A Russo, S Neustein
fitz curtis hugh syndrome, general anesthesia, respiratory failure
A Russo, S Neustein. General Anesthesia For A Patient With An Extreme Case Of Fitz Curtis Hugh Syndrome. The Internet Journal of Anesthesiology. 2007 Volume 17 Number 1.
Pelvic inflammatory disease (PID) is the most common infectious disease in young women, and if left untreated, serious complications may result. We report a young, previously healthy patient with an extreme case of Fitz Curtis Hugh syndrome, who was in acute respiratory distress and hypoxemic. To the best of our knowledge, this has not been previously reported. The pathology of FCH is discussed.
Amongst young women 15 to 25 years of age, pelvic inflammatory disease (PID) is the most common infectious disease, and in developed nations accounts for 94% of morbidity associated with sexually transmitted diseases. If PID is left untreated, serious complications may result. (1) We report a patient who presented for abdominal surgery, who was in respiratory distress and hypoxemic, which was apparently due to Fitz Curtis Hugh syndrome.
The patient was 22-yr-old, 40 kg, 150 cm female who presented for emergency exploratory laparotomy and washout. Her medical history was significant for hypertension of unknown etiology diagnosed 4 yrs earlier, for which she was taking hydrochlorothiazide/irbesartan combination medication. She presented to the emergency room the prior day with right upper quadrant abdominal pain, fever, chills, nausea, polyuria and loss of appetite with gradual onset over the last week. On exam she was noted to be febrile, and tachycardic. She had diffuse abdominal tenderness with rebound, and white/bloody vaginal discharge. She reported having her first sexual intercourse one week prior without condom use. Laboratory results showed elevated WBC count, PT/PTT and alkaline phosphatase and negative pregnancy test. A computed tomography of the abdomen/pelvis was obtained, which showed hepatospenomegaly with periportal edema, gallbladder wall edema, abdominal ascites, bilateral pleural effusions with atelectasis and enlarged bilateral ovaries.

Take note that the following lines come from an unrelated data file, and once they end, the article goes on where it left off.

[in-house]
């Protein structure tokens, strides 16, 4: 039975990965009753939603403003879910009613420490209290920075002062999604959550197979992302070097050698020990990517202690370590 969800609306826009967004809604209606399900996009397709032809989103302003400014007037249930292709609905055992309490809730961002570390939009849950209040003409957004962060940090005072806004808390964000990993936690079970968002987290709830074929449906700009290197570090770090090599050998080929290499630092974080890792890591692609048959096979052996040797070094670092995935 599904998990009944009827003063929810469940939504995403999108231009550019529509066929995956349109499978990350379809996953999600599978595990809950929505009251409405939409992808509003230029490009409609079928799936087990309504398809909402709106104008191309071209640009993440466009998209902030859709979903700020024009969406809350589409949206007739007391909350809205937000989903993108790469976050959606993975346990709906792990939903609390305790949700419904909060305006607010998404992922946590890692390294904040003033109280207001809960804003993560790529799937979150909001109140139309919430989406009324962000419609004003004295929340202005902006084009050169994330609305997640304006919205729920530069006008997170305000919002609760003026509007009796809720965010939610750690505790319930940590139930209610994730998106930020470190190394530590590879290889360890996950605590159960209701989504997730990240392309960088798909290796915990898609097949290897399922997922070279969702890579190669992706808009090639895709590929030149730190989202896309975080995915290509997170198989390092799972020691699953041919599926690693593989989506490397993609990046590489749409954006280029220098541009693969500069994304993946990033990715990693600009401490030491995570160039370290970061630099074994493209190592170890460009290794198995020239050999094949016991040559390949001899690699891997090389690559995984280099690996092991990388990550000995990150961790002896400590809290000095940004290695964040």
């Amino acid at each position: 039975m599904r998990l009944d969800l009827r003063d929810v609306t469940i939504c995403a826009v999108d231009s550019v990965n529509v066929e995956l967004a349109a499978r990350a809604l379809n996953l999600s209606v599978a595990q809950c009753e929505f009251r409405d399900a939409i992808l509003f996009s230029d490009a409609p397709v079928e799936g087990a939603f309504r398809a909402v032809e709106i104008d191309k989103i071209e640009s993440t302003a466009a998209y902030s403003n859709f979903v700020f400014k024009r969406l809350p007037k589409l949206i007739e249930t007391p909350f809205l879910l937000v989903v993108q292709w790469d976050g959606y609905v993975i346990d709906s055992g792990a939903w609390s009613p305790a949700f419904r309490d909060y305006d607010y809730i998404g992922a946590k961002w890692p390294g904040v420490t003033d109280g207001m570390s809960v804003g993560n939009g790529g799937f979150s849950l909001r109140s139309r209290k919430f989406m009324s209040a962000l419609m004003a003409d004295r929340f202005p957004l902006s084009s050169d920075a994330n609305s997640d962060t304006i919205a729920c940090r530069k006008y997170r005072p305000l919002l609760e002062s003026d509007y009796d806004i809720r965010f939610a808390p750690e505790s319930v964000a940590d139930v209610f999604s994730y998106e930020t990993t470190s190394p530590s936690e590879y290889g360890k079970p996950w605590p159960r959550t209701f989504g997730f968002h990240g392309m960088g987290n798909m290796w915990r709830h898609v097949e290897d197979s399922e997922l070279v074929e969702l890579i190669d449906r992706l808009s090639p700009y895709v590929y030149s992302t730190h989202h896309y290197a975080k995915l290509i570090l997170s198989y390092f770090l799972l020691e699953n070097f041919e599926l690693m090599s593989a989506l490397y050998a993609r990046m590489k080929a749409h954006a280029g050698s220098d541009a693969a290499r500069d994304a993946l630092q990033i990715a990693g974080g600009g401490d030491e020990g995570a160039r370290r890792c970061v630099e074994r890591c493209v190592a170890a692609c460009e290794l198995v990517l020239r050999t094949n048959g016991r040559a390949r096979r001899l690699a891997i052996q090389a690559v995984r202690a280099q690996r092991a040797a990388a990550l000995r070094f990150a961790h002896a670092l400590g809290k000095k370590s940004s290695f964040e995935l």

Upon arrival in the operating room, the patient was noted to be tachypneic and dyspneic. Standard monitors were applied and patient was noted to have O2 saturations in the low 70's on room air. Prior to induction, an arterial line was attempted without success as the patient would not tolerate the procedure. The decision was made to place the arterial line after induction. She was preoxygenated with 100% O2 with marked improvement in her oxygen saturations. With cricoid pressure applied, general anesthesia was induced using rapid sequence technique with etomidate and succinylcholine. The maintenance anesthetic consisted of oxygen, desflurane/sevoflurane, fentanyl and vecuronium. Exploratory laparotomy was significant for purulent abdominal fluid which was positive for gram negative rods. The infectious material was irrigated, and washed out with copious fluid. Upon completion, patient was left intubated and transported to the surgical intensive care unit.
On post-op day 1, chest x-ray (CXR) showed increased large bilateral effusions. A bedside thoracentesis was performed with the pleural fluid showing no organisms. Daily CXR's continued to note increasing bilateral effusions, with the left greater than the right. A repeat thoracentesis/pleurocentesis was done 2 days later with similar results and no improvement. On post-op day 3, peritoneal fluid cultured from the exploratory laparotomy grew out Pseudomonas Aeruginosa that was sensitive to the antibiotics she was already receiving. Up to this point, all other blood, urine and pleural fluid cultures had been negative for any growth. In particular, this included Chlamydia Trachomatis and Neisseria Gonorrhea. Despite this, she still remained febrile with an elevated white blood cell count and worsening condition. On post op day 7, she was brought back to the operating room for repeat exploratory laparotomy and washout for an abdominal abscess. In addition, a left chest tube was placed secondary to presumed empyema. She remained intubated for over two weeks. Once extubated, the rest of her hospital course was uncomplicated, and the patient was discharged home.